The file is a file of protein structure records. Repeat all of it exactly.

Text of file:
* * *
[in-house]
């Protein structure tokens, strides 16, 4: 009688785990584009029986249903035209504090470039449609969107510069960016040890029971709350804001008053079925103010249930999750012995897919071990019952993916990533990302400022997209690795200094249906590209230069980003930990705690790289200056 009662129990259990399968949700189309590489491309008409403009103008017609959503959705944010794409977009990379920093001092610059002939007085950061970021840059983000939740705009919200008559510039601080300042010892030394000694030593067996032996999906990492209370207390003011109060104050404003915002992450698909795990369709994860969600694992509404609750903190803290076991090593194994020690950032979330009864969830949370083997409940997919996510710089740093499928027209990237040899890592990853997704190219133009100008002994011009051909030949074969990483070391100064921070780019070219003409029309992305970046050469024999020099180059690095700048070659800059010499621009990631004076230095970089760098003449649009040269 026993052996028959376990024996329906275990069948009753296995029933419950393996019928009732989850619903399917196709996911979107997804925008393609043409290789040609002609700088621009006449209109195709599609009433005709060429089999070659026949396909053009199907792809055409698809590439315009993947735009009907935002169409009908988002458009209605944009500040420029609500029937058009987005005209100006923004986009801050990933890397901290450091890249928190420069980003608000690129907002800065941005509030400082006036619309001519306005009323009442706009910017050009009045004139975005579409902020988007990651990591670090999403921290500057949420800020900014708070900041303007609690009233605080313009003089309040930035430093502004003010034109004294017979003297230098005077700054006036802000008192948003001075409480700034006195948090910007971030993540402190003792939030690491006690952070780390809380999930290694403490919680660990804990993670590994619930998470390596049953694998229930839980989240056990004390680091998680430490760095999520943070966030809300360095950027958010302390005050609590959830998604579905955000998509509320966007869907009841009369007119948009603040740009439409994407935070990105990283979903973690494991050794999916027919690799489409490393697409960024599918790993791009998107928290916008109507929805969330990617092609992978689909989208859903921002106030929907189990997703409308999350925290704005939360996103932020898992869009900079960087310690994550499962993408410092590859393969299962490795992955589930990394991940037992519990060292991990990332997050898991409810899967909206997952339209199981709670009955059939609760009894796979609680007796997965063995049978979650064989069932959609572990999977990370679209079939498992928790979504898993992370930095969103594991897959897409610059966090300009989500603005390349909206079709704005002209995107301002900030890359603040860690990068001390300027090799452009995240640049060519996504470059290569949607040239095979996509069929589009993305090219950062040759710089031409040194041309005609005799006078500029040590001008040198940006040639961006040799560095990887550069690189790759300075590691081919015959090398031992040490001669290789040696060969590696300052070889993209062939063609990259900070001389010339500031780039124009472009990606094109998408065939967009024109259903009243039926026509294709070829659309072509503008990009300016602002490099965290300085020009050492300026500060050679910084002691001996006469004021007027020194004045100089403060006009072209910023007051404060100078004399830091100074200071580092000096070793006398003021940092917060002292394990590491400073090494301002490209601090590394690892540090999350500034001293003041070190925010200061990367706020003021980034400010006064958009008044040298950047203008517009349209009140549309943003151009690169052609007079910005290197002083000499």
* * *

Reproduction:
[in-house]
């Protein structure tokens, strides 16, 4: 009688785990584009029986249903035209504090470039449609969107510069960016040890029971709350804001008053079925103010249930999750012995897919071990019952993916990533990302400022997209690795200094249906590209230069980003930990705690790289200056 009662129990259990399968949700189309590489491309008409403009103008017609959503959705944010794409977009990379920093001092610059002939007085950061970021840059983000939740705009919200008559510039601080300042010892030394000694030593067996032996999906990492209370207390003011109060104050404003915002992450698909795990369709994860969600694992509404609750903190803290076991090593194994020690950032979330009864969830949370083997409940997919996510710089740093499928027209990237040899890592990853997704190219133009100008002994011009051909030949074969990483070391100064921070780019070219003409029309992305970046050469024999020099180059690095700048070659800059010499621009990631004076230095970089760098003449649009040269 026993052996028959376990024996329906275990069948009753296995029933419950393996019928009732989850619903399917196709996911979107997804925008393609043409290789040609002609700088621009006449209109195709599609009433005709060429089999070659026949396909053009199907792809055409698809590439315009993947735009009907935002169409009908988002458009209605944009500040420029609500029937058009987005005209100006923004986009801050990933890397901290450091890249928190420069980003608000690129907002800065941005509030400082006036619309001519306005009323009442706009910017050009009045004139975005579409902020988007990651990591670090999403921290500057949420800020900014708070900041303007609690009233605080313009003089309040930035430093502004003010034109004294017979003297230098005077700054006036802000008192948003001075409480700034006195948090910007971030993540402190003792939030690491006690952070780390809380999930290694403490919680660990804990993670590994619930998470390596049953694998229930839980989240056990004390680091998680430490760095999520943070966030809300360095950027958010302390005050609590959830998604579905955000998509509320966007869907009841009369007119948009603040740009439409994407935070990105990283979903973690494991050794999916027919690799489409490393697409960024599918790993791009998107928290916008109507929805969330990617092609992978689909989208859903921002106030929907189990997703409308999350925290704005939360996103932020898992869009900079960087310690994550499962993408410092590859393969299962490795992955589930990394991940037992519990060292991990990332997050898991409810899967909206997952339209199981709670009955059939609760009894796979609680007796997965063995049978979650064989069932959609572990999977990370679209079939498992928790979504898993992370930095969103594991897959897409610059966090300009989500603005390349909206079709704005002209995107301002900030890359603040860690990068001390300027090799452009995240640049060519996504470059290569949607040239095979996509069929589009993305090219950062040759710089031409040194041309005609005799006078500029040590001008040198940006040639961006040799560095990887550069690189790759300075590691081919015959090398031992040490001669290789040696060969590696300052070889993209062939063609990259900070001389010339500031780039124009472009990606094109998408065939967009024109259903009243039926026509294709070829659309072509503008990009300016602002490099965290300085020009050492300026500060050679910084002691001996006469004021007027020194004045100089403060006009072209910023007051404060100078004399830091100074200071580092000096070793006398003021940092917060002292394990590491400073090494301002490209601090590394690892540090999350500034001293003041070190925010200061990367706020003021980034400010006064958009008044040298950047203008517009349209009140549309943003151009690169052609007079910005290197002083000499």